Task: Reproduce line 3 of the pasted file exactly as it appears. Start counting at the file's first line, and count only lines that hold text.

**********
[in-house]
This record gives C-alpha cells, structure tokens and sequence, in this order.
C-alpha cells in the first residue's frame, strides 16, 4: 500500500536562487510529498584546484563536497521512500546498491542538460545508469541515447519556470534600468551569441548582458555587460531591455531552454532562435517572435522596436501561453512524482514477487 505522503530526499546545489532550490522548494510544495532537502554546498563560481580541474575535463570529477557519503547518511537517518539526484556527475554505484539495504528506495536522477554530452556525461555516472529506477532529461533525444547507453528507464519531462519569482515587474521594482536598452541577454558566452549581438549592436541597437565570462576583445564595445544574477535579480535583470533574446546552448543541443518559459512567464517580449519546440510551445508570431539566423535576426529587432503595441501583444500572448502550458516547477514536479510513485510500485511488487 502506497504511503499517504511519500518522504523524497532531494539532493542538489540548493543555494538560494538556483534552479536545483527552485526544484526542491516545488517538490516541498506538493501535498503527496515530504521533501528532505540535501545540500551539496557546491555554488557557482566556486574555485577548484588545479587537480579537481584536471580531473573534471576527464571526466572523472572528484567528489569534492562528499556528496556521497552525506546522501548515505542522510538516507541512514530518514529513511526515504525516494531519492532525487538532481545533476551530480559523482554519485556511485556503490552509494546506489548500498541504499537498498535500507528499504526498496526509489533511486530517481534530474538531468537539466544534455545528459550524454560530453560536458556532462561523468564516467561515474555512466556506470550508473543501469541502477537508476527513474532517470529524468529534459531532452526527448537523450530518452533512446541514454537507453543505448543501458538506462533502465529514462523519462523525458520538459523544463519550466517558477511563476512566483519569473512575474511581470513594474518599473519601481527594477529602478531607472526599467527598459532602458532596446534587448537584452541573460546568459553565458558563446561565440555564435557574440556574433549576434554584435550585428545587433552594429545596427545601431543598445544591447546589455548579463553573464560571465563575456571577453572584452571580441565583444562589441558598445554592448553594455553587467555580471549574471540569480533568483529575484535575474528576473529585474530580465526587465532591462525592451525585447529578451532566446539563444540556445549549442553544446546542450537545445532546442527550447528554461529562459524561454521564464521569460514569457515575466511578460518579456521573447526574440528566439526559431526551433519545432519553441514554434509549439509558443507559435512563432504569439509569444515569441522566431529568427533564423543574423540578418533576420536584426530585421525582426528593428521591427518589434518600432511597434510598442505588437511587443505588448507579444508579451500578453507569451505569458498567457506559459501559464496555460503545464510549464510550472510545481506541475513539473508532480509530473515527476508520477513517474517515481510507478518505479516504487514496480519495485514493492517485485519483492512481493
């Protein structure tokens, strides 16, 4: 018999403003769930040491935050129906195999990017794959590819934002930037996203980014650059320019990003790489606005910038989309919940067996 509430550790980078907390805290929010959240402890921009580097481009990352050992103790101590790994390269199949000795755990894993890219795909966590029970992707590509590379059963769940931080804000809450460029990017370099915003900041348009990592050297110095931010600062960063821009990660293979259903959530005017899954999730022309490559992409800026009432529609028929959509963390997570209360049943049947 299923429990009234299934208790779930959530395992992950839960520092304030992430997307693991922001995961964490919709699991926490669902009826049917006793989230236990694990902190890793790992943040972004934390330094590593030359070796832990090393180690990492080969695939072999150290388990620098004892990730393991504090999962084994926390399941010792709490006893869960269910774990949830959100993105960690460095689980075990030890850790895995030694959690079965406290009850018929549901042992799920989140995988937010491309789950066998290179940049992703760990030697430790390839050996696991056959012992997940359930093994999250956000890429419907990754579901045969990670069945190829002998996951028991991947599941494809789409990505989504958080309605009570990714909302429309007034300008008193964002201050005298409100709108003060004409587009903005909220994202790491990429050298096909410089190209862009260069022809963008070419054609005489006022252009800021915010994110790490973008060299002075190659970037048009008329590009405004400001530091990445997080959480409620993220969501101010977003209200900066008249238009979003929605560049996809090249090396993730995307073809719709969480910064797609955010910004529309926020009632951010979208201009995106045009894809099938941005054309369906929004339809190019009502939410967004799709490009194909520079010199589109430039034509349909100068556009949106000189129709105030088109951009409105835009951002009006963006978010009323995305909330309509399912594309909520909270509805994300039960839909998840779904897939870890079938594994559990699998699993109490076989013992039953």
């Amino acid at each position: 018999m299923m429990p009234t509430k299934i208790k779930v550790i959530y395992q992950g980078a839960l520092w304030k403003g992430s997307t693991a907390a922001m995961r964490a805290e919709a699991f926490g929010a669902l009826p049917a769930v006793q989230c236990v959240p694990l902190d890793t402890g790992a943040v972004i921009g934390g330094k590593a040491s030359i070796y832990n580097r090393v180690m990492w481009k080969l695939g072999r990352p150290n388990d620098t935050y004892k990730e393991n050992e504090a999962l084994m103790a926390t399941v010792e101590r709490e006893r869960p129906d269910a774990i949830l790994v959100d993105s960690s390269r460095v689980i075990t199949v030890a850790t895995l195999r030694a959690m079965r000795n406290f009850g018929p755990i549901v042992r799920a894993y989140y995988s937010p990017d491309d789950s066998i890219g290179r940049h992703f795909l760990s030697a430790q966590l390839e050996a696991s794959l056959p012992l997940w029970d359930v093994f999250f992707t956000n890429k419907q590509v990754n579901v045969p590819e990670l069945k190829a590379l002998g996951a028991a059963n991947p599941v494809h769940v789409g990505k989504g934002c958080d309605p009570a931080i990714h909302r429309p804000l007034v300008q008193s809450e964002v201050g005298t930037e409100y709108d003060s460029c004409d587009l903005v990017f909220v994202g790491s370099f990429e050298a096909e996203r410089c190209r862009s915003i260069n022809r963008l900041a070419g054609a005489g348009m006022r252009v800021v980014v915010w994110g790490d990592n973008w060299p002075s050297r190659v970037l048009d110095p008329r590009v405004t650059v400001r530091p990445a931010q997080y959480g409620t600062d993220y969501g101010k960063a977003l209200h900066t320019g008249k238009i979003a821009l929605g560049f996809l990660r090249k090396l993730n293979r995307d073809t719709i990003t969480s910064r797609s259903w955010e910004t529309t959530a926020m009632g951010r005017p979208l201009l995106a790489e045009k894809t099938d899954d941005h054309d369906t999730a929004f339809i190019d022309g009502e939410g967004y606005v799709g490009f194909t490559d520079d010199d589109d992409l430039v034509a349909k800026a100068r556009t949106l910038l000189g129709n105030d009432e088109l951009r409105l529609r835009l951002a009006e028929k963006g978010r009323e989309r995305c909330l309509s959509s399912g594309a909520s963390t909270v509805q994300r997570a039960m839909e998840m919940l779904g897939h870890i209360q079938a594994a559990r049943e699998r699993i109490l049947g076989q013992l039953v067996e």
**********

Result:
C-alpha cells in the first residue's frame, strides 16, 4: 500500500536562487510529498584546484563536497521512500546498491542538460545508469541515447519556470534600468551569441548582458555587460531591455531552454532562435517572435522596436501561453512524482514477487 505522503530526499546545489532550490522548494510544495532537502554546498563560481580541474575535463570529477557519503547518511537517518539526484556527475554505484539495504528506495536522477554530452556525461555516472529506477532529461533525444547507453528507464519531462519569482515587474521594482536598452541577454558566452549581438549592436541597437565570462576583445564595445544574477535579480535583470533574446546552448543541443518559459512567464517580449519546440510551445508570431539566423535576426529587432503595441501583444500572448502550458516547477514536479510513485510500485511488487 502506497504511503499517504511519500518522504523524497532531494539532493542538489540548493543555494538560494538556483534552479536545483527552485526544484526542491516545488517538490516541498506538493501535498503527496515530504521533501528532505540535501545540500551539496557546491555554488557557482566556486574555485577548484588545479587537480579537481584536471580531473573534471576527464571526466572523472572528484567528489569534492562528499556528496556521497552525506546522501548515505542522510538516507541512514530518514529513511526515504525516494531519492532525487538532481545533476551530480559523482554519485556511485556503490552509494546506489548500498541504499537498498535500507528499504526498496526509489533511486530517481534530474538531468537539466544534455545528459550524454560530453560536458556532462561523468564516467561515474555512466556506470550508473543501469541502477537508476527513474532517470529524468529534459531532452526527448537523450530518452533512446541514454537507453543505448543501458538506462533502465529514462523519462523525458520538459523544463519550466517558477511563476512566483519569473512575474511581470513594474518599473519601481527594477529602478531607472526599467527598459532602458532596446534587448537584452541573460546568459553565458558563446561565440555564435557574440556574433549576434554584435550585428545587433552594429545596427545601431543598445544591447546589455548579463553573464560571465563575456571577453572584452571580441565583444562589441558598445554592448553594455553587467555580471549574471540569480533568483529575484535575474528576473529585474530580465526587465532591462525592451525585447529578451532566446539563444540556445549549442553544446546542450537545445532546442527550447528554461529562459524561454521564464521569460514569457515575466511578460518579456521573447526574440528566439526559431526551433519545432519553441514554434509549439509558443507559435512563432504569439509569444515569441522566431529568427533564423543574423540578418533576420536584426530585421525582426528593428521591427518589434518600432511597434510598442505588437511587443505588448507579444508579451500578453507569451505569458498567457506559459501559464496555460503545464510549464510550472510545481506541475513539473508532480509530473515527476508520477513517474517515481510507478518505479516504487514496480519495485514493492517485485519483492512481493